Zanzō is a Japanese word meaning after-image. By playing dominoes with these domino-shaped devices, viewers can recognize after-images from lights on the tip of the falling dominoes.The dominoes are lined up carefully one by one and will display a message once briefly as they fall.
The exhibition explores the creative tension and interplay between Sound and Image. The works showcased engage with possible ways of narration whether guided or enhanced, altered or disrupted through the Sound/Image interface or explored solely through a sense of hearing or a sense of sight.
Curatorial team: Katarzyna Kosmala and Kumiko Kushiyama
In the education of visually-impaired people, learning Braille is an important facilitator of basic communication through reading and writing. In recent years, education that incorporates information through tablet devices has become increasingly popular, but is difficult to use in conjunction with tactile presentation, such as Braille for visually-impaired people. Therefore, this project is developing tactile Braille presentation delivered through everyday tablet devices as a fun way of supporting Braille education. Through the development of this system for learning Braille, we hope to promote an interest in increasing the accessibility of Braille education.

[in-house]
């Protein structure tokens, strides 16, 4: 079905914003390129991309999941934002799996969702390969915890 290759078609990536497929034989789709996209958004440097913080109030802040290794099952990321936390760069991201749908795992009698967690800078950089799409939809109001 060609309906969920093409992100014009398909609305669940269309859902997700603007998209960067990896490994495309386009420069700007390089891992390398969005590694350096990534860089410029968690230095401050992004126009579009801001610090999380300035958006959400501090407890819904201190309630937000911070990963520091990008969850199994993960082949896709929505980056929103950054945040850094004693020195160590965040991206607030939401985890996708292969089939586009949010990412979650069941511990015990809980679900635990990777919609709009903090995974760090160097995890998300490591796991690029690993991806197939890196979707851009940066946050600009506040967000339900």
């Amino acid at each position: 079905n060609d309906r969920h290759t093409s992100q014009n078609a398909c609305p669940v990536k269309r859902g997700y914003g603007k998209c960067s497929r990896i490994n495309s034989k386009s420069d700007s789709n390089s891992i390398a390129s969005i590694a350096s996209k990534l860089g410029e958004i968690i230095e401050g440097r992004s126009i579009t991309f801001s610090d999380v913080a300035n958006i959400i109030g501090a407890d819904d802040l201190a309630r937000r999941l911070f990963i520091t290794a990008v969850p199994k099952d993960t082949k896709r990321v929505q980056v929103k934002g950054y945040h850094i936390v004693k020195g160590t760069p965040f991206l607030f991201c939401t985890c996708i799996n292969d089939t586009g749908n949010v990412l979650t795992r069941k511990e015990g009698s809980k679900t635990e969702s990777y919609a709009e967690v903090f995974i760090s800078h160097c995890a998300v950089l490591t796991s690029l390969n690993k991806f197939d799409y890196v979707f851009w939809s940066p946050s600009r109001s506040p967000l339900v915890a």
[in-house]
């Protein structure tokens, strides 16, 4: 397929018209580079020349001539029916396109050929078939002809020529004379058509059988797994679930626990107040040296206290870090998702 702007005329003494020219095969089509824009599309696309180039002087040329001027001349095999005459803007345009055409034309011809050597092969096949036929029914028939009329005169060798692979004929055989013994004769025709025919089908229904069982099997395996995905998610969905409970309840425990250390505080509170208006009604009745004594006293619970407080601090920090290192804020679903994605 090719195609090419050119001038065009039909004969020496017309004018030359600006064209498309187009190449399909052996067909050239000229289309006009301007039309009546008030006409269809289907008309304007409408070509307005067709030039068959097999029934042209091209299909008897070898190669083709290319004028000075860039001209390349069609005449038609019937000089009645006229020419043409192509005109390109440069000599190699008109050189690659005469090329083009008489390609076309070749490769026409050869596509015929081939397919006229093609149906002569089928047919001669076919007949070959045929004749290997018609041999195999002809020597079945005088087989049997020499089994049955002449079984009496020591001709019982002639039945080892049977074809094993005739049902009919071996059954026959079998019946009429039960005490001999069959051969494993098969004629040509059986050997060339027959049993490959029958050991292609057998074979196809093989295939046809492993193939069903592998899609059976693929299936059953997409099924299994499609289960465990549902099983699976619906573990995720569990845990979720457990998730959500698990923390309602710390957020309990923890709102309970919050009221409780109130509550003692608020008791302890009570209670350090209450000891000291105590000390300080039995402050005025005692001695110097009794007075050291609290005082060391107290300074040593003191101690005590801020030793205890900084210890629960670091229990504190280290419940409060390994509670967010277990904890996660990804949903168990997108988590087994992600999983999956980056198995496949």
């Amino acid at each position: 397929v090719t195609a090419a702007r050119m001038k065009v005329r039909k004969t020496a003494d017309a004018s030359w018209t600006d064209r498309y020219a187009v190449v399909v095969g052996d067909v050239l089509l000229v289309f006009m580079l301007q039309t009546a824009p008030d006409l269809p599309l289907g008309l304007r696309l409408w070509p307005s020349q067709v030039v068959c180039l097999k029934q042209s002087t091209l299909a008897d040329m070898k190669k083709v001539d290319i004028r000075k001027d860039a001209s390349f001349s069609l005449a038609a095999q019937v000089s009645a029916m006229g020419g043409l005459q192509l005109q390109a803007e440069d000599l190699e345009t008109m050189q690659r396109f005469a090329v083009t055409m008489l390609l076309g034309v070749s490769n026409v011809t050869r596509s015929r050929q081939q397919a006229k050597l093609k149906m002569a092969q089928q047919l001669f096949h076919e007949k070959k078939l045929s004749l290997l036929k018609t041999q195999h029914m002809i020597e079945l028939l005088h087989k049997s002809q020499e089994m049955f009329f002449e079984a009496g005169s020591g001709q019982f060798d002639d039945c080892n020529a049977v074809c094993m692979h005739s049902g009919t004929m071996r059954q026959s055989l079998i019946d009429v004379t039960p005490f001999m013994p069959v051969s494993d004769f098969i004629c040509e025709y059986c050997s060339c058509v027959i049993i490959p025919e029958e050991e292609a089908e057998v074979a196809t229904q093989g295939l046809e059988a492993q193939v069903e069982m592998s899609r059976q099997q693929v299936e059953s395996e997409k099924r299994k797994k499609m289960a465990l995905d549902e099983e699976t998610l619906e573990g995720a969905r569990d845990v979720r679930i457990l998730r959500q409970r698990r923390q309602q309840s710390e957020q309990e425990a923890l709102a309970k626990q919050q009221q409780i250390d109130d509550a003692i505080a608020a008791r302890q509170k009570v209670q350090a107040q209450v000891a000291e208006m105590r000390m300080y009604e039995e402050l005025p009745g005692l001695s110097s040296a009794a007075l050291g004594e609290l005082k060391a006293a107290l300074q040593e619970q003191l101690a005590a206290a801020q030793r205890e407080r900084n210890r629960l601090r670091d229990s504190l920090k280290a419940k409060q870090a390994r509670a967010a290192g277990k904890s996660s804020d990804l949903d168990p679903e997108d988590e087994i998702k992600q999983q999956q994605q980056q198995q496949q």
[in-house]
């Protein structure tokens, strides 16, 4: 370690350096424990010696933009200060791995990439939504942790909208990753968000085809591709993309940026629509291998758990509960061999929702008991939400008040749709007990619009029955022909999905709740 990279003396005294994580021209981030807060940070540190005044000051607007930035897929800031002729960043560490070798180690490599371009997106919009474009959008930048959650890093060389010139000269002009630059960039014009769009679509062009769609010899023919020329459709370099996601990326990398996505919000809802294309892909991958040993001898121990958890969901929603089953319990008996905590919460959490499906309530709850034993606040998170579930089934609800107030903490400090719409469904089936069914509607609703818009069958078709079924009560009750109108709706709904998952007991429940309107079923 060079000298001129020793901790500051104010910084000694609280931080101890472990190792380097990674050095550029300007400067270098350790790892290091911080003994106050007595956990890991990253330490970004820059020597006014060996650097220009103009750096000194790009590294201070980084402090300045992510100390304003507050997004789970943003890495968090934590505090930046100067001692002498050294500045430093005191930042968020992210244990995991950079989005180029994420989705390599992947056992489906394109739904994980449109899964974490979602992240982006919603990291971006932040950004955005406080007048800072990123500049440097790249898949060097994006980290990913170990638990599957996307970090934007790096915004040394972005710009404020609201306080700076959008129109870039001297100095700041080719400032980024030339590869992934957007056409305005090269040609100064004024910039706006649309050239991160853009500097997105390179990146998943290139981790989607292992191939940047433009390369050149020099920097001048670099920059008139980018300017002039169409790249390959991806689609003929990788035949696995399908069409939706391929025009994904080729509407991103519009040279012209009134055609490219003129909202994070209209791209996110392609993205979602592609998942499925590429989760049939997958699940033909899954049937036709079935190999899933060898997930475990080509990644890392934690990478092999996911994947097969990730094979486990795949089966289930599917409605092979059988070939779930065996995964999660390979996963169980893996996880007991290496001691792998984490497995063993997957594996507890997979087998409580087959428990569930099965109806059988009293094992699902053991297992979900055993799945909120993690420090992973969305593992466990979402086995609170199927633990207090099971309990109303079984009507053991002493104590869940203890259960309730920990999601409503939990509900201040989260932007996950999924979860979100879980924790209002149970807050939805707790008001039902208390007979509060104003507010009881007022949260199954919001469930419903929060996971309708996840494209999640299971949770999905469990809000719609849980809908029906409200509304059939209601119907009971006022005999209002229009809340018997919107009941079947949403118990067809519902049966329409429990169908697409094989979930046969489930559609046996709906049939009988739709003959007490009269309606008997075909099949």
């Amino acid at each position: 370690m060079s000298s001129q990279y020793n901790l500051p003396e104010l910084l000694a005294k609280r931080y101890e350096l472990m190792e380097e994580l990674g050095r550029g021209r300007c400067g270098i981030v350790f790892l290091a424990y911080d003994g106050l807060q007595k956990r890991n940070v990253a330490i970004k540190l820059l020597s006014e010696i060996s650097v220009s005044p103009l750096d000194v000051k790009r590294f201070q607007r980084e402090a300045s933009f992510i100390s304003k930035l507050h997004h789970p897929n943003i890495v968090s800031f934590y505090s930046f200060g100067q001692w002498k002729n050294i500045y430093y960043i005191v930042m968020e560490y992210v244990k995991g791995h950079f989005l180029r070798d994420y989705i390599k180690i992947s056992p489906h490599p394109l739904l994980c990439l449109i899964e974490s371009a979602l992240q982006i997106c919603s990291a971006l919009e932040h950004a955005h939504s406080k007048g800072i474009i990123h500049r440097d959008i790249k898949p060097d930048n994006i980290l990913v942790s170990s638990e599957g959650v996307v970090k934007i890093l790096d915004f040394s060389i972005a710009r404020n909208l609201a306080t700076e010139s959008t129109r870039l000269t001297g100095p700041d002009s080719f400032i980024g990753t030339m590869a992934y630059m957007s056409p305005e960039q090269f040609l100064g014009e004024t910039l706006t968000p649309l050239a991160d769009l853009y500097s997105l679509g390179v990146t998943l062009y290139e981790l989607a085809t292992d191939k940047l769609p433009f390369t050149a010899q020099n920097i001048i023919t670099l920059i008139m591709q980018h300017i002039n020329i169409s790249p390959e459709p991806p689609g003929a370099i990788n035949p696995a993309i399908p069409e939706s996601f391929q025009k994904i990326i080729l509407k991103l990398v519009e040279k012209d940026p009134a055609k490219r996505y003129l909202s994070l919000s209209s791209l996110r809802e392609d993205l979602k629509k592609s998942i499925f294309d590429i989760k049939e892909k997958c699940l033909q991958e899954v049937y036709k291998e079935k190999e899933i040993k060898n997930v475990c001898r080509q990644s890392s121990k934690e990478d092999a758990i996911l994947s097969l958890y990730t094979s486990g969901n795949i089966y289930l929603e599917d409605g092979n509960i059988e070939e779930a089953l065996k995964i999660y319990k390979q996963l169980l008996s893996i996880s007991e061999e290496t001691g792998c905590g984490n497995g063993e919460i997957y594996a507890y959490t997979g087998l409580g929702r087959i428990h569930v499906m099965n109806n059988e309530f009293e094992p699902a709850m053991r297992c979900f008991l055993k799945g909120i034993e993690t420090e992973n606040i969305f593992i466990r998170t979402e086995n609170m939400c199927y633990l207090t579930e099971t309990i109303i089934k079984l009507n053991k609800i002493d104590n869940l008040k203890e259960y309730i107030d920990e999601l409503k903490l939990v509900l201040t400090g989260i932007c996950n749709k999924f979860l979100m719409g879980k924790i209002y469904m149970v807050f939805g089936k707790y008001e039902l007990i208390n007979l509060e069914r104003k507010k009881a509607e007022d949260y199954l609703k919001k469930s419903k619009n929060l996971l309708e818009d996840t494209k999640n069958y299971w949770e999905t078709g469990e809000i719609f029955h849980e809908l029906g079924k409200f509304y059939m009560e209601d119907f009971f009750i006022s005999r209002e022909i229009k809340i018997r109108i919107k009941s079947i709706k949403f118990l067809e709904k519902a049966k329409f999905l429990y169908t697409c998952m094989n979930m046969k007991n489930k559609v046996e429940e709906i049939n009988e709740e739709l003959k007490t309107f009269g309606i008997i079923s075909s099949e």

In recent years, dance has been featured in a variety of media, and as such, has led to new forms of dance. Amongst these new forms are combinations of dance and costumes that utilise digital technology such as LEDs. However, these systems do not synchronise easily with other aspects of dance performance, such as music and lighting. Therefore, in this research we propose to develop a device that utilises an algorithm that allows for a performance where lighting reacts to the performer’s movements.
In both childhood and adulthood, training is necessary to read music scores, which sometimes makes music composition and performance difficult to learn and enjoy. In this research, we proposed a system that enables users to play their own handwritten musical notation by using our intuitive musical interface.
Since the 1960s, Optical Music Recognition (OMR) has become established in the field of printed scores. Recently, Yamamoto proposed an interactive musical system that directly utilizes printed music scores as an instrument using matching keypoints. However, little research on handwritten notation has been done, nor on interactive systems for OMR. Therefore we created a system that combines notating with performing in order to make music more intuitive as a way to assist those learning how to read and write musical scores.
Tetsuaki Baba, Yuya Kikukawa, Kumiko Kushiyama, Gocen: Appropriating Simplified Handwritten Notation as a Musical Interface, Journal of Asia Digital Art and Design Association, ADADA, Vol.18, No.1, 2014 [PDF]